But there are also convenient truths. Britain has gained about 2,000 new species over the past two millennia, because our predecessors converted forests into managed woodlands, orchards, meadows, wheat fields, roadsides, hedgerows, ponds and ditches, as well as gardens and urban sprawl, each providing new opportunities.

Then we started to transport species deliberately. We have the Romans to thank for brown hares and the Normans for rabbits. In the 20th century, ring-necked parakeets escaped from captivity and now adorn London’s parks and gardens.

Climate warming is bringing yet more new species to our shores, including little egrets and tree bumblebees, both of which have colonised Britain in recent years and then spread so far north that I can see them at home in Yorkshire. Convenient truth No 1 is that more species have arrived than have died out: most American states, most islands in the Pacific and most countries in Europe, including Britain, support more species today than they did centuries ago.

Evolution has also gone into overdrive. Just as some species are thriving on a human-dominated planet, the same is true of genes. Some genes are surviving better than others. Brown argus butterflies in my meadow have evolved a change in diet (their caterpillars now eat dove’s-foot cranesbill plants, which are common in human-disturbed landscapes), enabling them to take advantage of a warming climate and spread northwards.

Evolution is a second convenient truth. Many species are surviving better than we might have expected because they are becoming adapted to the human-altered world – although this is not such good news when diseases evolve immunity to medicines or crop pests become resistant to insecticides.

A third convenient truth is that new species are coming into existence. The hybrid Italian sparrow was born one spring day when a male Spanish sparrow (the “original” Mediterranean species) hitched up with a female house sparrow (which had spread from Asia into newly created farmland). The descendants of this happy union live on, purloining dropped grains and scraps from the farms and towns of the Italian peninsula. Some of those grains are wheat, which is also a hybrid species that originated as crosses between wild grasses in the Middle East.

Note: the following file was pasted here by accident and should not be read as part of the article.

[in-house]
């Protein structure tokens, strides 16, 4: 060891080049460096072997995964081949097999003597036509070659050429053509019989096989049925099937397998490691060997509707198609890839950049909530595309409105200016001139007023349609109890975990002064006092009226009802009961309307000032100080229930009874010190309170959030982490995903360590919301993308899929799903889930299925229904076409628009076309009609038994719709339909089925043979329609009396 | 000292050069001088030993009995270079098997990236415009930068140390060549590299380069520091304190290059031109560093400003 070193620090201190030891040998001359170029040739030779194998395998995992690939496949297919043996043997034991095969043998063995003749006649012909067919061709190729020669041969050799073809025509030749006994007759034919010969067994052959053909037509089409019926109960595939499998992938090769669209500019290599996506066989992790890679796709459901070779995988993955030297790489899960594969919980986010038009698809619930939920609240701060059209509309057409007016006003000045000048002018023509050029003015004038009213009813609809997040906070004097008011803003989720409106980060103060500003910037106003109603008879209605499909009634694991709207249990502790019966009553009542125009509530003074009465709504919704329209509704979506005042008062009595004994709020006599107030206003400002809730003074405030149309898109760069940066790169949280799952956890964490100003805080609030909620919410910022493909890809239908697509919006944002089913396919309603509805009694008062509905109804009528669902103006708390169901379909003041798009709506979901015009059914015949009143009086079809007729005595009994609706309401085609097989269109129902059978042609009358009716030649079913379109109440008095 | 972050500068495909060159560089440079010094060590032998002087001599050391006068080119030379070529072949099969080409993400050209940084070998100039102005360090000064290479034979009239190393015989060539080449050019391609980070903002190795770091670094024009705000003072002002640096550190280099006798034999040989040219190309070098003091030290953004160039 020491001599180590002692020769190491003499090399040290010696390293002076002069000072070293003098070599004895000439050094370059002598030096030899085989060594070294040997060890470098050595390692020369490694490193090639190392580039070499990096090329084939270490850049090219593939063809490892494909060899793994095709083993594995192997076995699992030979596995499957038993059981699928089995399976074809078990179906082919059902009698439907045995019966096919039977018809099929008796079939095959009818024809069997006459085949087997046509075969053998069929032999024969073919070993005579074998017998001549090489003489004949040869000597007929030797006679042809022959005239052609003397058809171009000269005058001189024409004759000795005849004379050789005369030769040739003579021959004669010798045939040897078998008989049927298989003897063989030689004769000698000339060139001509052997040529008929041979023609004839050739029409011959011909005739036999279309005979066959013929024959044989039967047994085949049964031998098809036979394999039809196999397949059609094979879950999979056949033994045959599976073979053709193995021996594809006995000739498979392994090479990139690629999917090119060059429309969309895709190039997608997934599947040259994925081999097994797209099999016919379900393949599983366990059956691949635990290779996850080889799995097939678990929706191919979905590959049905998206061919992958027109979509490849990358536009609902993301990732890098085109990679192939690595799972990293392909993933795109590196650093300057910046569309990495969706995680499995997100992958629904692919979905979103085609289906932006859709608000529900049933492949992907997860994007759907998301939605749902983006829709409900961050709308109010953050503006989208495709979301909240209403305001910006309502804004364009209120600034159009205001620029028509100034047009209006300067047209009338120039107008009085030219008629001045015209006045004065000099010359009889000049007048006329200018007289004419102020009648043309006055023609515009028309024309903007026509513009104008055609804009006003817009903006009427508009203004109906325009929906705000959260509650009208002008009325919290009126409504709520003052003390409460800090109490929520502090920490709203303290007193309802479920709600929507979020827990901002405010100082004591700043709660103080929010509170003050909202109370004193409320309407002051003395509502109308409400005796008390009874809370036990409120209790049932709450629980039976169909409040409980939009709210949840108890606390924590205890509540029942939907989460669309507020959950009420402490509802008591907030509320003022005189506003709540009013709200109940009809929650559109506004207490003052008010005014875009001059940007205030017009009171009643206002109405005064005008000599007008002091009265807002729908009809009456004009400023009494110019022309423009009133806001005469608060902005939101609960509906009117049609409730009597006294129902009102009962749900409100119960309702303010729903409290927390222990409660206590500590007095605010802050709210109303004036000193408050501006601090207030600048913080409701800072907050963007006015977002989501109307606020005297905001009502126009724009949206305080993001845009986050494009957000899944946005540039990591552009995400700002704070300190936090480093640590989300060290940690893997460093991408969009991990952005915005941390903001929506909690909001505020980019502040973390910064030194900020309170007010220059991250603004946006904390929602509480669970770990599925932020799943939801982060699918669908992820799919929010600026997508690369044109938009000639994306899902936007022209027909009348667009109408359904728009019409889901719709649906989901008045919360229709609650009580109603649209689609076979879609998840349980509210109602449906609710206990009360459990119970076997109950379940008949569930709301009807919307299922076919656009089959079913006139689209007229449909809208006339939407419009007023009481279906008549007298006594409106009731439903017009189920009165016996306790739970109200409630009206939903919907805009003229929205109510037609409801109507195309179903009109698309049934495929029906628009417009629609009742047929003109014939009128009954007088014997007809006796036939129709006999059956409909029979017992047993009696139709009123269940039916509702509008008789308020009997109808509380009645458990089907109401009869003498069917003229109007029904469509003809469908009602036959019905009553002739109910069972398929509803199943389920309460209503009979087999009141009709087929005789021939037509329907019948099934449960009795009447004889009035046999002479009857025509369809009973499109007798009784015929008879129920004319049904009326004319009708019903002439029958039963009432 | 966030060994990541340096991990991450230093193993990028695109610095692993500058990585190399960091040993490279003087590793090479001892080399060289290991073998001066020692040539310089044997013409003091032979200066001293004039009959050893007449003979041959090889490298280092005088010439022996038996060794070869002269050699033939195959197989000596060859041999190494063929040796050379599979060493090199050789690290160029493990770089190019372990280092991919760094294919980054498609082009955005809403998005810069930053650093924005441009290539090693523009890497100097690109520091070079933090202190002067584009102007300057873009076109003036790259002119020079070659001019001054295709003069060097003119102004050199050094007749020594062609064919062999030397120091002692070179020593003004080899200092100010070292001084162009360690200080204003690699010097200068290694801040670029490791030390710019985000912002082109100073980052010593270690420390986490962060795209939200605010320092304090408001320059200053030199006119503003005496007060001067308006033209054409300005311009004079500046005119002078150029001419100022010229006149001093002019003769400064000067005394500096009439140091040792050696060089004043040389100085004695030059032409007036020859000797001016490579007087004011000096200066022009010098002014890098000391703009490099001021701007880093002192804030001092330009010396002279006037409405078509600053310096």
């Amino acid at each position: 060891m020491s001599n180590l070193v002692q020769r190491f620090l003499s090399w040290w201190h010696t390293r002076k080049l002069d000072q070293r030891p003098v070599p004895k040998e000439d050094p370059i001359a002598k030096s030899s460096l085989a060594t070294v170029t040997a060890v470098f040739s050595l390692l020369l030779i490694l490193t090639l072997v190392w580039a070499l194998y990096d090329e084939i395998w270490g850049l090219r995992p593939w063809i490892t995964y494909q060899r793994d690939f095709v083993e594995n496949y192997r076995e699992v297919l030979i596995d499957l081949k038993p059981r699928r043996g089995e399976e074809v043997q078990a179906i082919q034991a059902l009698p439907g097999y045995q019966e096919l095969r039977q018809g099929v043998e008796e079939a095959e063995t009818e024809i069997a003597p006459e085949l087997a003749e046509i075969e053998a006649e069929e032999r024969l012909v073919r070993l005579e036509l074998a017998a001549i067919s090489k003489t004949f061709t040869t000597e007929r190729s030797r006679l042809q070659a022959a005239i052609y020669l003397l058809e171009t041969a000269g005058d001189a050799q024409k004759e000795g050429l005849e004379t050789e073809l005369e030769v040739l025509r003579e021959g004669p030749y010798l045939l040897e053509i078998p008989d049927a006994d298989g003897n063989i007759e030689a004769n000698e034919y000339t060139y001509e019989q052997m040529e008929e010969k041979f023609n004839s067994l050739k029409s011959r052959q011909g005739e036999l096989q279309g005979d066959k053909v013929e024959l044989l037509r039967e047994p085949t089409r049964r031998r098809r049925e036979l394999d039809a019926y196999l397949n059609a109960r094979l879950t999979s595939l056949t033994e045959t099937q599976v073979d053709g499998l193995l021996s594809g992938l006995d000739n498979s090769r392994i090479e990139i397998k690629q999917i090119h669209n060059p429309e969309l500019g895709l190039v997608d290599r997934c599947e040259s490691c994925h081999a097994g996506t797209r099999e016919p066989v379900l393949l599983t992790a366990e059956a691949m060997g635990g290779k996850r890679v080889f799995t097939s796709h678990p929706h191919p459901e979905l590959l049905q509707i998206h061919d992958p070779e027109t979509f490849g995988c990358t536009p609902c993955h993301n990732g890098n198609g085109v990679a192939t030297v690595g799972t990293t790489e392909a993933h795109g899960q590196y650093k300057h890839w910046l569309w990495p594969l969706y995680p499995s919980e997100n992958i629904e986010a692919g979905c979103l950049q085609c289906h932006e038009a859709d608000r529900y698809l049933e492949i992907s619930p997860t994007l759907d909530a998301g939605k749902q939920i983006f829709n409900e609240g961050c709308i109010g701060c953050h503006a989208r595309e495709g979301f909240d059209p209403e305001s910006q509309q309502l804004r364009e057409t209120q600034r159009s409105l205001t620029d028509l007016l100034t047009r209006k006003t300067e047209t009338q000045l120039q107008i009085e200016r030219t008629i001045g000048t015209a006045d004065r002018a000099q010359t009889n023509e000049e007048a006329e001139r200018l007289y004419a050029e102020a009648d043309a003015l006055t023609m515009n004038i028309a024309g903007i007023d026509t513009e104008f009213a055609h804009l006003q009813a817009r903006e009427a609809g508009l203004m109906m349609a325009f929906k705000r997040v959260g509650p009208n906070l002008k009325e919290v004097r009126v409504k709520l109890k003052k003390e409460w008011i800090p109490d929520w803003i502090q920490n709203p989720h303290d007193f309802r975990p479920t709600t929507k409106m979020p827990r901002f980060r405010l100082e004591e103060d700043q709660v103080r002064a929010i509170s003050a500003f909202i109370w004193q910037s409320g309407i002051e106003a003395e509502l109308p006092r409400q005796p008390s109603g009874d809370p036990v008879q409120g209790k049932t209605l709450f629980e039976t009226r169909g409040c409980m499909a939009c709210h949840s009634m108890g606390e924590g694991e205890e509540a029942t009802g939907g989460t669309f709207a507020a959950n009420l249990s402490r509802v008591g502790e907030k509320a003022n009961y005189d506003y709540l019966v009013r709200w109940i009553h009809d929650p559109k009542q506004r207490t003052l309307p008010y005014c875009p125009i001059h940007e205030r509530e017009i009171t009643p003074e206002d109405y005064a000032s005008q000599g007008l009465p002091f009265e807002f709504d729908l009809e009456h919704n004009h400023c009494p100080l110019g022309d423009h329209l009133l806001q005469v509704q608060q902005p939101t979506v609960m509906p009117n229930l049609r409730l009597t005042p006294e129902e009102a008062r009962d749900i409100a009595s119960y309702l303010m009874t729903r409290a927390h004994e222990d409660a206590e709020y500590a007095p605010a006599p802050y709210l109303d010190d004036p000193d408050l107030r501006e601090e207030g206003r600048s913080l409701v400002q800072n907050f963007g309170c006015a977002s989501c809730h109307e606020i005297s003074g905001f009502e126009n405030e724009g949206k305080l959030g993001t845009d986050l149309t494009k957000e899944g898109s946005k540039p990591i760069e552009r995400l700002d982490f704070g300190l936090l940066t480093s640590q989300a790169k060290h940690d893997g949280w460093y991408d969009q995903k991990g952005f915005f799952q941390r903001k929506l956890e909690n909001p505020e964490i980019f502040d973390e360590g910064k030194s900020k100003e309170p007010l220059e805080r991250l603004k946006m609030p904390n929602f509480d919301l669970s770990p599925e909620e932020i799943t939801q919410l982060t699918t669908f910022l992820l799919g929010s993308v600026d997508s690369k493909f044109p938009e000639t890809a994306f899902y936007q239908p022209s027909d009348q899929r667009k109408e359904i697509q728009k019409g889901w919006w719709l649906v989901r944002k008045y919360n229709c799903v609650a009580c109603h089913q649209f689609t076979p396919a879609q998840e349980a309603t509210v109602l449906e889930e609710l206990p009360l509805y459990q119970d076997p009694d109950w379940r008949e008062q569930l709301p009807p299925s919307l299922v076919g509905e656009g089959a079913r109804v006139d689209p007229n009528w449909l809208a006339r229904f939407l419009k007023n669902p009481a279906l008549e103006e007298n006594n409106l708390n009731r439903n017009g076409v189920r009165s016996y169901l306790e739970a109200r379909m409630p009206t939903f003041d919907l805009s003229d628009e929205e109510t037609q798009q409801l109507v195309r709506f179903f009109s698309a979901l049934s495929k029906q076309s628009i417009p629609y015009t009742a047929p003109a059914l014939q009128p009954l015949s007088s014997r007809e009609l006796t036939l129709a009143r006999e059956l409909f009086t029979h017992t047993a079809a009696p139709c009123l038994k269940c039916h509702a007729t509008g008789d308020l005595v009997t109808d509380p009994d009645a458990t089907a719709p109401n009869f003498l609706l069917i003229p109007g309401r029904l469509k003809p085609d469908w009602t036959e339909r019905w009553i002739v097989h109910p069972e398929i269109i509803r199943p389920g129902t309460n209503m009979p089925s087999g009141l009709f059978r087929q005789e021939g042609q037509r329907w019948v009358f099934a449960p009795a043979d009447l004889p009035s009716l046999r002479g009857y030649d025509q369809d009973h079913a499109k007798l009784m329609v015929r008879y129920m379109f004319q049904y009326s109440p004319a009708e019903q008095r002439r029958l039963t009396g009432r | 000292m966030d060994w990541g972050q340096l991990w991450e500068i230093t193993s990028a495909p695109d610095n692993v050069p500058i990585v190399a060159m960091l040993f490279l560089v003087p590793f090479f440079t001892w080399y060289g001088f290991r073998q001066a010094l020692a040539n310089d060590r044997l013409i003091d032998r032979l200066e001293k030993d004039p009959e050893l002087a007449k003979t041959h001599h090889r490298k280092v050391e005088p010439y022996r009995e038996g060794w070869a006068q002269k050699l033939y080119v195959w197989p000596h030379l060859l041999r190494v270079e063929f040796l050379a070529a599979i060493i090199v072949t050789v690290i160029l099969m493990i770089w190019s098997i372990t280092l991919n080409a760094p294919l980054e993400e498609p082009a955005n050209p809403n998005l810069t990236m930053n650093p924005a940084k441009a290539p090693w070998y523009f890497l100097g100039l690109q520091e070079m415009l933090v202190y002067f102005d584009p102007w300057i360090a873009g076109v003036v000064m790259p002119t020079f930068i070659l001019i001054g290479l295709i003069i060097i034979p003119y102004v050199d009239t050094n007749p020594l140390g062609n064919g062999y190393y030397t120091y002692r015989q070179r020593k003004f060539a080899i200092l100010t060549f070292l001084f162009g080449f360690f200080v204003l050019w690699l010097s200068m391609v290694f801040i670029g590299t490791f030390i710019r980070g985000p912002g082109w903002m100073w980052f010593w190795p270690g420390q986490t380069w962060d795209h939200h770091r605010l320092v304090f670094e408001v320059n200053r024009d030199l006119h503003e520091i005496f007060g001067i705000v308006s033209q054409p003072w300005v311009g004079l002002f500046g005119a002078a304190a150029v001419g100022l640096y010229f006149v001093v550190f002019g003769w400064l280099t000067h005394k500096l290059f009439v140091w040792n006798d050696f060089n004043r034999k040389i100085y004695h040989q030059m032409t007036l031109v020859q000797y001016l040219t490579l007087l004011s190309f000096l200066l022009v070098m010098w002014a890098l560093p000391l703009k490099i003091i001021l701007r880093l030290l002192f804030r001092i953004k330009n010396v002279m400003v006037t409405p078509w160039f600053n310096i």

This is not the only process by which new species are arising. On a much longer time scale, all of the species that we have released on thousands of islands across the world’s oceans and transported to new continents will start to become more distinct in their new homes, eventually separating into entirely new creatures. The current rate at which new species are forming may well be the highest ever. A future geologist will look back to the present day as a time of great diversification on Earth, as well as a time of extinction.

The processes of ecological and evolutionary change that brought all of Earth’s existing biological diversity into being – including ourselves – is continuing to generate new diversity in today’s human-altered world. Unless we sterilise our planet in some unimagined way, this will continue. In my book Inheritors of the Earth, I criss-cross the world to survey the growth in biological diversity (as well as to chart some of the losses) that has taken place in the human epoch and argue that this growth fundamentally alters our relationship with nature.

We need to walk a tightrope between saving “old nature” (some of which might be useful) and facilitating what will enable the biological world to adjust to its changed state. Humans are integral to Earth’s “new nature”, and we should not presume that the old was better than the new.

“Inheritors of the Earth: How Nature Is Thriving in an Age of Extinction” by Chris D Thomas is published by Allen Lane

This article first appeared in the 20 July 2017 issue of the New Statesman, The new world disorder